Categories: Big Data, Leveraging Healthcare Analytics

Leveraging Healthcare Analytics for the Changing Landscape

Healthcare analytics is not new to the medical field, however healthcare organizations now have to focus on Leveraging Healthcare Analytics in order to navigate the changing landscape of the healthcare industry. In recent times there has been a huge demand for healthcare data analytics and a huge demand for tools to help process and interpret big data.

According to a recent Research and Markets report, health data analytics is poised to grow into a $34.27 billion industry by the end of 2022. Leveraging healthcare analytics means able to garner actionable insights from various sets of data (patient data) that is typically gotten from electronic health records (EHR).

Healthcare analytics covers a huge area of the medical field and has some sort of relationship with almost all aspects of the industry. Like population health management. Healthcare analytics is being used to fix some challenges in population health management. Population health management is an effective approach to improving healthcare delivery across the population and across a diverse group of people at all levels.

With healthcare analytics, cost of care can be lowered and then healthcare can be accessed by more people. This is of course, a lot more simplified than it really is. There are difficulties to PHM and the data mining involved is an ever-expanding patient base, compounded by the addition of new patients under the Affordable Care Act and the shift toward new payment models that it requires.

In fact, the issues are so much and ever-present that many people in the industry believe that healthcare analytics alone cannot address or solve the problems of the industry. Issues like too few resources and too many patients, inaccessibility and high cost etc plague the industry and it is understandable why many see a bleak future for the healthcare industry.

Healthcare Analytics Adoption Model
“Clinical data analytics follows a framework called the Healthcare Analytics Adoption Model, which was developed by a cross-industry group as a guide to classifying groups of analytics capabilities and providing systematic sequencing for adopting them. It provides a structure for evaluating the industry’s adoption of analytics, a roadmap for organizations to measure their own progress toward analytic adoption and a process for evaluating vendor products.”

Leveraging Healthcare Analytics for Big Data

Big data is the future of the healthcare industry and those who do not adapt and embrace it will get swallowed by it. There are many insights that big data holds and the potential can already be seen with the insights gotten from electronic health records EHR but that is only a glimpse of what is to come.

Emerging data sources are challenging healthcare organizations to broaden the scope of their data gathering and analysis and to embrace more technology. In the next five years, more data sources will emerge and will gain more ground. It has already started happening actually. The patient-generated healthcare data (PGHD) is relatively new but it is gaining more grounds and is beginning to be seen more and more is an important data source. The future is that more and more patient data will be used to predict outcomes.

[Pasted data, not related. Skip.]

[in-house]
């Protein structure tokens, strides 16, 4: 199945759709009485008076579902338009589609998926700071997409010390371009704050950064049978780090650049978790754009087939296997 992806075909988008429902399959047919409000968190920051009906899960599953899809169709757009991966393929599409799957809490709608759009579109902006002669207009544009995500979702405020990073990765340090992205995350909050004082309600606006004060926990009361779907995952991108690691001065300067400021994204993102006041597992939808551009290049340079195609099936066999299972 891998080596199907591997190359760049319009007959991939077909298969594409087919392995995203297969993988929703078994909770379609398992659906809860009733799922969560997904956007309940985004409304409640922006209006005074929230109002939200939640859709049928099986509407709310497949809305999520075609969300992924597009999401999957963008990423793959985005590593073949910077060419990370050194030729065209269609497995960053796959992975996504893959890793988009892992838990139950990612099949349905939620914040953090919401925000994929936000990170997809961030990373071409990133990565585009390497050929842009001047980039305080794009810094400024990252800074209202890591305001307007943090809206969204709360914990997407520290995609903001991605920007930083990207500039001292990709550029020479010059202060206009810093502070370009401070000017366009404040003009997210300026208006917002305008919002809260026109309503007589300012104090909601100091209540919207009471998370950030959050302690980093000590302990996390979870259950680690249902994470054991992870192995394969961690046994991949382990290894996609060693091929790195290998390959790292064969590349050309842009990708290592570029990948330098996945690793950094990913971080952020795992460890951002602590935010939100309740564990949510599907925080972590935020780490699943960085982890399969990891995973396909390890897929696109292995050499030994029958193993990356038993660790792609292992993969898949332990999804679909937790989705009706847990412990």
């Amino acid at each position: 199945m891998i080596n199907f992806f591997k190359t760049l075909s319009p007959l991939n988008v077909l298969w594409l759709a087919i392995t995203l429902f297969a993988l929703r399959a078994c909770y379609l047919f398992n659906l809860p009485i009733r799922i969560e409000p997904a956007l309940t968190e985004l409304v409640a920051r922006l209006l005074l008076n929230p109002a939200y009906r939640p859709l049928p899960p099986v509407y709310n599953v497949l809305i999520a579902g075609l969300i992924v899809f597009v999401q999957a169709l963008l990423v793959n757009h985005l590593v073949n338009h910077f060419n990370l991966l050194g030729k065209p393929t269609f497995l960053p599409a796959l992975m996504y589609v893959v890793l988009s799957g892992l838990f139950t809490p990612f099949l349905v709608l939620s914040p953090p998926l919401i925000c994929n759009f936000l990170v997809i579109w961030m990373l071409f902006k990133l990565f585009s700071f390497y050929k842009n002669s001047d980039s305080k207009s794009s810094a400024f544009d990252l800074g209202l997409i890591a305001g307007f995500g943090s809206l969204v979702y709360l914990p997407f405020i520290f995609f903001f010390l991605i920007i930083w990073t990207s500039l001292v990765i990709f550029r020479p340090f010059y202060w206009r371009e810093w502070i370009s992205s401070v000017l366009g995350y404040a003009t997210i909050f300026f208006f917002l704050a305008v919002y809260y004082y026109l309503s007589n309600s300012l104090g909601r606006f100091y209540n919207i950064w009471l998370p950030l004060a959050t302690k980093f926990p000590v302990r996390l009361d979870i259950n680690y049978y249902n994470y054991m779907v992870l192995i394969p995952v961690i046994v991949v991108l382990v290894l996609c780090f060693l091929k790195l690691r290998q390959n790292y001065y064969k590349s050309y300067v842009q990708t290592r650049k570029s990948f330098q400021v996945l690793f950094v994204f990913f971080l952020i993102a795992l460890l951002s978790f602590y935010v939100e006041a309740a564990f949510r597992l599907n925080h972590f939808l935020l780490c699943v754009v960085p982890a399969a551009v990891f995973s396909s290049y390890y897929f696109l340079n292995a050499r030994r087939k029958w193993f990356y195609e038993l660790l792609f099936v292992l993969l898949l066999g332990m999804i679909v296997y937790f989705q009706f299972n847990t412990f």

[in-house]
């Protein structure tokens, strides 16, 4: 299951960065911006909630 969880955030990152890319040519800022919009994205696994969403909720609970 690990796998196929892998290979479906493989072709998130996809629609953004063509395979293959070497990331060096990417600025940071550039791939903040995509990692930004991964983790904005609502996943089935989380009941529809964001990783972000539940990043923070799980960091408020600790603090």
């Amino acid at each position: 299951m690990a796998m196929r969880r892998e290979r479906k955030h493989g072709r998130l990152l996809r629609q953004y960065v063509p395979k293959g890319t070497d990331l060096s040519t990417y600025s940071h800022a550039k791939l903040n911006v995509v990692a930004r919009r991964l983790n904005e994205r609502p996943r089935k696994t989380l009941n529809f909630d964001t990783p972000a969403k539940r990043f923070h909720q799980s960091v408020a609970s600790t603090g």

A recent report titled “Care Redesign: What Data Can Really Do for Health Care” states that, in a survey of healthcare professionals by NEJM Catalyst, a part of the Massachusetts Medical Society, respondents identified clinical data, cost data and claims data as the three most useful data sources today for effective care design and management.

Leveraging Healthcare Analytics for Social Determinants of Health

The role of social determinants in healthcare is a topic that is being explored more and more in the healthcare industry. The truth of this is that it has been a long time coming. Perhaps the medical industry and medical field have ignored it for so long because they do not like to deal with qualitative aspects like society and social science variables that are not easy to quantify.

But the undeniable and self-evident truth is that factors such as where people are born, grow up, live, work and their age have an impact on their health and also on the healthcare they have access to. These factors were expected to have a direct impact on mortality and healthcare expenditures. Harnessing the data sources that provide data on these qualitative variables is very important for the future of this field. There are health risks that come with people who are in a low-income population.

Can you really say population health is great if a certain group of people is significantly below average? The low-income population segments are seen to be more at risk of the adverse impacts of their socio-economic status. Addressing this gap presents an enormous opportunity for health plans and health systems alike in progressing to the next stage of evolution in their care management and intervention models.